WARNING!! If you have read any of my previous posts you know that I like to keep things on the lighter side. This will not be the case for this post. I am writing today about postpartum depression. This is a topic that I hold dear to my heart because I had it after my 3rd birth. What you are about to read is raw, open and truthful. There is nothing pleasant about the words that will follow. I'm not writing this to instill fear but to let anyone out there going through it to know that you are not alone. Many women go through this but few talk about it. So we're talking about it now.
My story really begins in 2010 when I gave birth to my third baby. All went smoothly in labor and delivery. We went home and survived for the first few weeks like all families do right after delivery. At about 4 weeks, she started to scream bloody murder every night from 7:00 pm to 12:00 am. This lasted until she was 5 months old.
This wasn't fun for my 2 boys who, at the time, were 5 and 11. For me, it was torture because my husband worked nights. Even with his schedule, we managed to work out an up-every-other-night plan where we would take turns being up with the baby. I thought this would be amazing but I'm a light sleeper and ended up awake anyway. I was sleepless, not eating, and not taking time for myself because I was constantly working to keep my family alive and kicking. Let's add to this that I was under-producing breast milk with a baby that refused to latch. Pumping wasn't working, supplements weren't working, and I surely wasn't eating enough. My day consisted of school pick ups, homework, dinner, bedtimes, working at Bellies and Babies (starting month 4), cleaning, feeding, diapering, and surviving the evening torture. I was tired, frustrated, panicked. Feeling betrayed by my body. And worthless.
At month 5 things started to look up for me. My baby finally stopped the scream fest at night! That's right folks, she stopped. It was amazing. My baby girl was smiling like I had never seen. She was now the baby I had always wished her to be. That's why what came next really felt like it was out of left field.
I began to notice that I was losing interest in my everyday life - including my children. It was a chore to fake being emotionally present. I would wake up, peel myself out of bed, put on whatever happened to be sitting by my bed, and start the day. Lets not even go into the fact that I had no connection with my husband. Our sex life was an urban legend and I was grateful that he came home so late because it meant I didn't have to talk to him. I want to make it very clear that I loved him the entire time. He is amazing and tried really hard to make sure that he helped in anyway he knew how or that I told him to do. In comparison, I was like a laptop without wifi capabilities. I was alive and working through life but just totally unable to connect.
Then the scarier parts started to settle into my everyday. Upstairs, I would walk down the hallway with my back up against the wall as if I were a spy skimming the outside of a skyscraper. I could see myself dropping or throwing my baby girl over the railing to where the stairs were. Then, I would sit on my bottom, holding her for dear life, going down one step at a time until I got to the bottom. All of this was necessary so that I didn't hurt her either intentionally or unintentionally.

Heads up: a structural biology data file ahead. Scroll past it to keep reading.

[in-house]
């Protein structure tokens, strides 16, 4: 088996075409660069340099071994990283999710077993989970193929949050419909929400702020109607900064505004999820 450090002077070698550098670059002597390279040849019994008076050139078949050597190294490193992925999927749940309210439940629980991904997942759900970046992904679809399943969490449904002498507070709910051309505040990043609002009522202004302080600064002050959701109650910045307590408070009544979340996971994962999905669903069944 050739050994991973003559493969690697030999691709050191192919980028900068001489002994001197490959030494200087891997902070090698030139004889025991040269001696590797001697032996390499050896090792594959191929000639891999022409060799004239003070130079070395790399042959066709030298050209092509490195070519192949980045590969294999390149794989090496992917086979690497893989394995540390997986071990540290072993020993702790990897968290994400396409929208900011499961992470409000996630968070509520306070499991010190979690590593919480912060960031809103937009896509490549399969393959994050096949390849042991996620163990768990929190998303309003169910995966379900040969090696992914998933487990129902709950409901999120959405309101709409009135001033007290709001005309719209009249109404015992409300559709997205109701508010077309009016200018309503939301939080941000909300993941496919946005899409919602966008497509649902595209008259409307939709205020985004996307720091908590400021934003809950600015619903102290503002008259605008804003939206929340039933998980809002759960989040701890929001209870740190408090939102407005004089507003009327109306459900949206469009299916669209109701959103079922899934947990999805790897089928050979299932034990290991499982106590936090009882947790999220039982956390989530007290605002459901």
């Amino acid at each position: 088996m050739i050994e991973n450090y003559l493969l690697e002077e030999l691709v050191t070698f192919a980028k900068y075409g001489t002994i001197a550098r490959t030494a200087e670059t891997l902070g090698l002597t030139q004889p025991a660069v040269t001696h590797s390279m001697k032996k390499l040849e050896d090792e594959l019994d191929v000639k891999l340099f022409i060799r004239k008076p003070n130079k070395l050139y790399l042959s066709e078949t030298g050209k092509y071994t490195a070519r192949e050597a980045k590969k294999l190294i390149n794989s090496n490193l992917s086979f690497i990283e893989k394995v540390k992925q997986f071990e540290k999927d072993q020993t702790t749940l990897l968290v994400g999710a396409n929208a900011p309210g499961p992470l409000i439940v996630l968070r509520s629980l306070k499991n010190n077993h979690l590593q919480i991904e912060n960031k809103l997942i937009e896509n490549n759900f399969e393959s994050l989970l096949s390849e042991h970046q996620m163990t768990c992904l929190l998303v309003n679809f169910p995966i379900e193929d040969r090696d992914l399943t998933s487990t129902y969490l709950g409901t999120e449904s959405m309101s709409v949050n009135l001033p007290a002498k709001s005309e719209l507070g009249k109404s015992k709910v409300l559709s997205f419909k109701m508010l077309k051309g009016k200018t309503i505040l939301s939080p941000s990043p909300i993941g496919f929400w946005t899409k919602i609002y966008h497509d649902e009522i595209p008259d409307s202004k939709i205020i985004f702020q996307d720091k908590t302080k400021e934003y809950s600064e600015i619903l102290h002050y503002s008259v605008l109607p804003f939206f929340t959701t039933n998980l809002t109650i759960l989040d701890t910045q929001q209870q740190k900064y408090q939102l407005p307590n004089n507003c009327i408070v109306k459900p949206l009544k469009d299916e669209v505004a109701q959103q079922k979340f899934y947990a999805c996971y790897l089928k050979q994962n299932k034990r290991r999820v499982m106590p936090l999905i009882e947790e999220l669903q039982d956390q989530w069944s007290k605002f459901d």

Making dinner, I would sit in the kitchen with thoughts off slitting my wrist with the knife I was cutting an onion with. When bath time came around, I would bathe her in the kitchen. There were 2 reasons for this: first, there was no way I could drown her in such shallow water. And, if people were around, it would keep me from purposely drowning her like I had visions of doing quite often.
I know that this all sounds pretty terrible. And believe me it was. What kind of mother would have these thoughts about her baby?? The kind of mother who is going through postpartum depression.
6 months post delivery, I was coming undone. One night, laying in bed with my husband I began to cry. It was my night to be up with her. He turned to me and asked what was wrong. I couldn't even bring myself to say what I had just imagined about doing to my precious baby girl. My fear was if I did, he would surely divorce me and take our children with him because I was clearly unstable. I finally got it out. I told him what I was seeing, feeling and doing to keep myself from either hurting the baby or myself. He hugged me, reassuring me that all would be okay. He reinforced the fact that he will always love me and that I didn't have to go through this alone. Immediately, I felt relieved. He took that night's baby shift and checked on me throughout the night. He was thankfully off the following day.
We called my OB's office and they immediately called in a prescription for Prozac. We picked it up as soon as it was ready and I took my first dose. It was night and day. That morning I woke up feeling unraveled and 20 minutes after taking that tiny saving grace I was fine. I was able to be around my baby and never had another thought about hurting her. I as so grateful that they were so quick to respond. I stayed on Prozac for a few months - scared that if I stopped, the intrusive thoughts would come back.